Holy Cross Monastery, West Park, NY
Br. John Forbis, OHC
Second Sunday of Advent- Year A - Sunday, December 4, 2016
Whenever I read this Gospel aloud, I like to put some real umph into John’s tirade against some of the Pharisees and Sadduccees. I often picture myself standing behind him, (hiding behind him), and saying things such as, “That’s right. You tell ‘em, John. Give ‘em hell.” However, John could turn around and fix me with that same menacing look. One rather visceral description of John the Baptist is put forth by the New Hampshire, Congretional Church minister, Nancy Rockwell:
“Wildman John leaps into Advent’s second Sunday, taking my breath away with his matted black dreadlocks, that camel skin he wraps around his bony body, gnarled bare feet sticking out below. His eyes seize me the way his rough hands seize the locusts he eats, the honey he snatches from wild bees. He roars warnings: dire times, dereliction of duty, the brink of doom. Advent seems too small a stage to hold him.”
If I am too quick to take the moral high ground, I might find such a “wildman” from below pointing a rough finger at me, “seizing me with his eyes” while calling me a viper. I am not to take for granted that I have Abraham for my ancestor. John throws the kind of assumption, that I am somehow above the fate of any other human being because of some inherited privilege, right back in my face and compels me as he does all of us to repent. And we can’t repent unless we know we need repentance. To do so would mean climbing down from our moral high ground and joining the rest of the Children of Abraham in the same wilderness where that voice cries out from.
John tells us that he baptizes with water, but Jesus baptizes with Spirit and fire. They penetrate and burn through our defenses to the very core of our being. It causes such a dramatic conversion of heart raising our stoney selves up to be the Children of Abraham.
This process is not just a one-time event in our childhood. It is the constant great equalizer that unifies us all into one being with God through Christ. The Incarnation allows us the full freedom to be vulnerable as Christ is. The more I resist and deny that truth the more isolation and fear lingers within me, which is binding. I soon believe that I have no more worth than the chaff that is burned in that Incarnational fire that is always here and always to come.
Yet at the same time, as simply and unobtrusively as a branch growing out of a tree stump, we see that God does not hold us in that same unworthiness, but draws us into life. Into this quiet scene, dramatic changes occur all because of a child receiving “the spirit of wisdom and understanding, counsel and might, knowledge and fear of the Lord and righteousness and faithfulness.” Predator and prey play, lie down, graze together. God will do anything to make this happen even if it means a rod from the child’s mouth will strike the earth, with his breath will kill the wicked and will baptize with fire and Spirit. He makes a difference on this earth no matter what it takes, even if it means God empties himself for us to become this boy.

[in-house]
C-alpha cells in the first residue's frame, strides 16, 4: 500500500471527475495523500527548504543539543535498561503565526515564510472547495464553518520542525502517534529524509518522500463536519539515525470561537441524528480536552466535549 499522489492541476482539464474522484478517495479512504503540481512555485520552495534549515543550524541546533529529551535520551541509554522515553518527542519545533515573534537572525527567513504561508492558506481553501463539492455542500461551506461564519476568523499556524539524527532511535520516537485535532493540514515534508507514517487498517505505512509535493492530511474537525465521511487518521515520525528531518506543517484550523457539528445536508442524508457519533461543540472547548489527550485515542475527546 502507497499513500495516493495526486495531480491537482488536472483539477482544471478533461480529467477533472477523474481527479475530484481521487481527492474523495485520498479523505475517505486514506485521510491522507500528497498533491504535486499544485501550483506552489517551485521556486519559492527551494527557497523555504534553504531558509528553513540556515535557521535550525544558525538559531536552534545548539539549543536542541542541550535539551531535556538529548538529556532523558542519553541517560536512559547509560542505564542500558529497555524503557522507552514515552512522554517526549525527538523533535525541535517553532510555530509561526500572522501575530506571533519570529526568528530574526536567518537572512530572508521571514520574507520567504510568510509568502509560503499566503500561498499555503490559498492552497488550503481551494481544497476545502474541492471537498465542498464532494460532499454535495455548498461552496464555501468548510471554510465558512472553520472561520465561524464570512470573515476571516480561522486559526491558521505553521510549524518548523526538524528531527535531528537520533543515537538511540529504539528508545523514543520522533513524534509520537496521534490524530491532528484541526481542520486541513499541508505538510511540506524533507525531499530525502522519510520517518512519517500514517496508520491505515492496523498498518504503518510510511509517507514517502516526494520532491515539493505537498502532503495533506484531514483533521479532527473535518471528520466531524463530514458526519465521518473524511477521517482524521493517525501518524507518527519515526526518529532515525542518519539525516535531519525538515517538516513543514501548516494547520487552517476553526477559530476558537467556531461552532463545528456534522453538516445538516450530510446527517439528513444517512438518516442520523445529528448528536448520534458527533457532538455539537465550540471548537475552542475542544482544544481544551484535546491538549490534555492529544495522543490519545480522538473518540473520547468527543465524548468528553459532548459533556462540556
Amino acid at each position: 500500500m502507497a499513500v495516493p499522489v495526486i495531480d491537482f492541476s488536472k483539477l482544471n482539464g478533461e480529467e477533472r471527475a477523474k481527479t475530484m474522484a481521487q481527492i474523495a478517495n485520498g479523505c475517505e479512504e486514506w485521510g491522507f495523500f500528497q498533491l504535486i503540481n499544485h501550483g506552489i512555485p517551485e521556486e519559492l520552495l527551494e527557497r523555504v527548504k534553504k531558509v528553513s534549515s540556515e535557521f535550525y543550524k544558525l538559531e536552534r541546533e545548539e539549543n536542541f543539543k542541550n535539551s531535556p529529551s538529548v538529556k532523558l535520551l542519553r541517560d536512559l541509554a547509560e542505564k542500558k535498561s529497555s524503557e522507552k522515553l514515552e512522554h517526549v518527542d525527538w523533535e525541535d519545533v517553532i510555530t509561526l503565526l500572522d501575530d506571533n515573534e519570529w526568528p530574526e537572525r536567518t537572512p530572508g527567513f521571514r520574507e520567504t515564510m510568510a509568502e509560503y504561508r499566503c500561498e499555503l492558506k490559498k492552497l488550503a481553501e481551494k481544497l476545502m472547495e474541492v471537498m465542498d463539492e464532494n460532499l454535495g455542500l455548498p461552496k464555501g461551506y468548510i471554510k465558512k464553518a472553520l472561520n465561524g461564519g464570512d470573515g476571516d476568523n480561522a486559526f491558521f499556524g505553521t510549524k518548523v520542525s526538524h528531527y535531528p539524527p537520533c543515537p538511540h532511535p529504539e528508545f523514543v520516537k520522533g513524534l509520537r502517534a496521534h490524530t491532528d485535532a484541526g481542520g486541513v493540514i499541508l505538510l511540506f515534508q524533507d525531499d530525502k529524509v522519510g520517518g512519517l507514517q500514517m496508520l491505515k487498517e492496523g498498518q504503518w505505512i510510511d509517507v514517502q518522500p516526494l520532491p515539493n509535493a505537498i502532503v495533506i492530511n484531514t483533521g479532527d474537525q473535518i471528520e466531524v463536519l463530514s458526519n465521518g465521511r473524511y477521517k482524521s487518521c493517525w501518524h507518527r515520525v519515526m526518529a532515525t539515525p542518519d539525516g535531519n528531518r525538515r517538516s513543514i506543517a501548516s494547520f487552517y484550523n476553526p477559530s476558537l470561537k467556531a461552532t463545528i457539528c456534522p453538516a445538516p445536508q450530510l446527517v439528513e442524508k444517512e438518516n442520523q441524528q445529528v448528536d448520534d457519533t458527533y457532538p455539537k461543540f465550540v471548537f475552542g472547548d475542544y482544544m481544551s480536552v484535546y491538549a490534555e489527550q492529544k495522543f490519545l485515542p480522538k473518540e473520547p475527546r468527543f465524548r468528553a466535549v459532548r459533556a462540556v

John may seem terrifying to us, but as Paul says in the passage from the Letter to the Romans, God is steadfast and offers encouragement which extends all the way back to the prophets if not before. God is present and vibrant in history itself. He is the very source of life that we answer to, where we are all in it together. How do we know this? Through the steadfastness and encouragement of scripture and prophets such as Isaiah and John now embodied in the Word himself.
Christ enlivens all these words, making them to be spoken and offered to all people, even Gentiles and a voice crying out in the wilderness pointing his finger not only at them but all of us as well. As we welcome Christ into our midst, there is no them or us, only us who are just as capable of being a brood of vipers as Sadduccees and Pharisees. We can’t escape that truth. But we are just as capable of being forgiven and offered God’s grace also. And so we await the coming of Christ with great expectation and hope as one brood of vipers, one voice, one people welcomed and in harmony with one another.
We don’t have to run. We don’t have to claim entitlement over anyone else for God’s gift of salvation. We have no more claim upon it than anyone else. We can cry with one voice with the Psalmist in Psalm 72, “May all the earth be filled with God’s glory.” The promise and reality of the Incarnation is summed up in this one exclamation. AMEN.